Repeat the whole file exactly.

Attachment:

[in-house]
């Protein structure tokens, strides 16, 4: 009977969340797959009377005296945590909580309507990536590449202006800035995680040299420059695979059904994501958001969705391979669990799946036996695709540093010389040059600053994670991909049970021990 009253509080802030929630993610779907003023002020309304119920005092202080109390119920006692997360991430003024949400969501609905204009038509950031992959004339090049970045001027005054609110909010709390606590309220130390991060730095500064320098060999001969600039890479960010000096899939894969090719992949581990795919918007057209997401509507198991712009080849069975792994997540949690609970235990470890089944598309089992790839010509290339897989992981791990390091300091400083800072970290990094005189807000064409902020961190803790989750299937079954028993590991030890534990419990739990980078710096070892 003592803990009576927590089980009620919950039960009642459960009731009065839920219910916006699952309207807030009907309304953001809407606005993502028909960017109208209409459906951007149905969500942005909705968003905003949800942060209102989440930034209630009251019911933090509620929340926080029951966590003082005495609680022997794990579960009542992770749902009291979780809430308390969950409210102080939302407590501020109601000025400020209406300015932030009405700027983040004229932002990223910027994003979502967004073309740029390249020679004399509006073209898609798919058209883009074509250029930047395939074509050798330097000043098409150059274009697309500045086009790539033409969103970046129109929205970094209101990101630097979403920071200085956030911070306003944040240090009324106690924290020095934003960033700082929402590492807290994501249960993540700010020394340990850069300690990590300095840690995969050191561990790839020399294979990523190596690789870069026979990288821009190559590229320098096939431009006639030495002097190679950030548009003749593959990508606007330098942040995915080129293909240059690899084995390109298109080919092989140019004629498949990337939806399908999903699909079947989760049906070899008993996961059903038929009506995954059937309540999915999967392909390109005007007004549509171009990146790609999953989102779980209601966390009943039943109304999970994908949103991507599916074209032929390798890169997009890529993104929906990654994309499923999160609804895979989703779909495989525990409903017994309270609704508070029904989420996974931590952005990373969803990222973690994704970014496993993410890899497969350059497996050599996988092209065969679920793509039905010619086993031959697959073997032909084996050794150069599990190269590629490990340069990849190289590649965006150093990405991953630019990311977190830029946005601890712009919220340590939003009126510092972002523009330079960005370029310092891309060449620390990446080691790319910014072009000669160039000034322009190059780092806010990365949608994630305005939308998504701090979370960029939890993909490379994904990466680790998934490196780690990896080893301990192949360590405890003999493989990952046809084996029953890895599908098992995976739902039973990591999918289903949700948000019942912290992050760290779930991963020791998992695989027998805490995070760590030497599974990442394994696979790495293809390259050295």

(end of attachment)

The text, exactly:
[in-house]
């Protein structure tokens, strides 16, 4: 009977969340797959009377005296945590909580309507990536590449202006800035995680040299420059695979059904994501958001969705391979669990799946036996695709540093010389040059600053994670991909049970021990 009253509080802030929630993610779907003023002020309304119920005092202080109390119920006692997360991430003024949400969501609905204009038509950031992959004339090049970045001027005054609110909010709390606590309220130390991060730095500064320098060999001969600039890479960010000096899939894969090719992949581990795919918007057209997401509507198991712009080849069975792994997540949690609970235990470890089944598309089992790839010509290339897989992981791990390091300091400083800072970290990094005189807000064409902020961190803790989750299937079954028993590991030890534990419990739990980078710096070892 003592803990009576927590089980009620919950039960009642459960009731009065839920219910916006699952309207807030009907309304953001809407606005993502028909960017109208209409459906951007149905969500942005909705968003905003949800942060209102989440930034209630009251019911933090509620929340926080029951966590003082005495609680022997794990579960009542992770749902009291979780809430308390969950409210102080939302407590501020109601000025400020209406300015932030009405700027983040004229932002990223910027994003979502967004073309740029390249020679004399509006073209898609798919058209883009074509250029930047395939074509050798330097000043098409150059274009697309500045086009790539033409969103970046129109929205970094209101990101630097979403920071200085956030911070306003944040240090009324106690924290020095934003960033700082929402590492807290994501249960993540700010020394340990850069300690990590300095840690995969050191561990790839020399294979990523190596690789870069026979990288821009190559590229320098096939431009006639030495002097190679950030548009003749593959990508606007330098942040995915080129293909240059690899084995390109298109080919092989140019004629498949990337939806399908999903699909079947989760049906070899008993996961059903038929009506995954059937309540999915999967392909390109005007007004549509171009990146790609999953989102779980209601966390009943039943109304999970994908949103991507599916074209032929390798890169997009890529993104929906990654994309499923999160609804895979989703779909495989525990409903017994309270609704508070029904989420996974931590952005990373969803990222973690994704970014496993993410890899497969350059497996050599996988092209065969679920793509039905010619086993031959697959073997032909084996050794150069599990190269590629490990340069990849190289590649965006150093990405991953630019990311977190830029946005601890712009919220340590939003009126510092972002523009330079960005370029310092891309060449620390990446080691790319910014072009000669160039000034322009190059780092806010990365949608994630305005939308998504701090979370960029939890993909490379994904990466680790998934490196780690990896080893301990192949360590405890003999493989990952046809084996029953890895599908098992995976739902039973990591999918289903949700948000019942912290992050760290779930991963020791998992695989027998805490995070760590030497599974990442394994696979790495293809390259050295």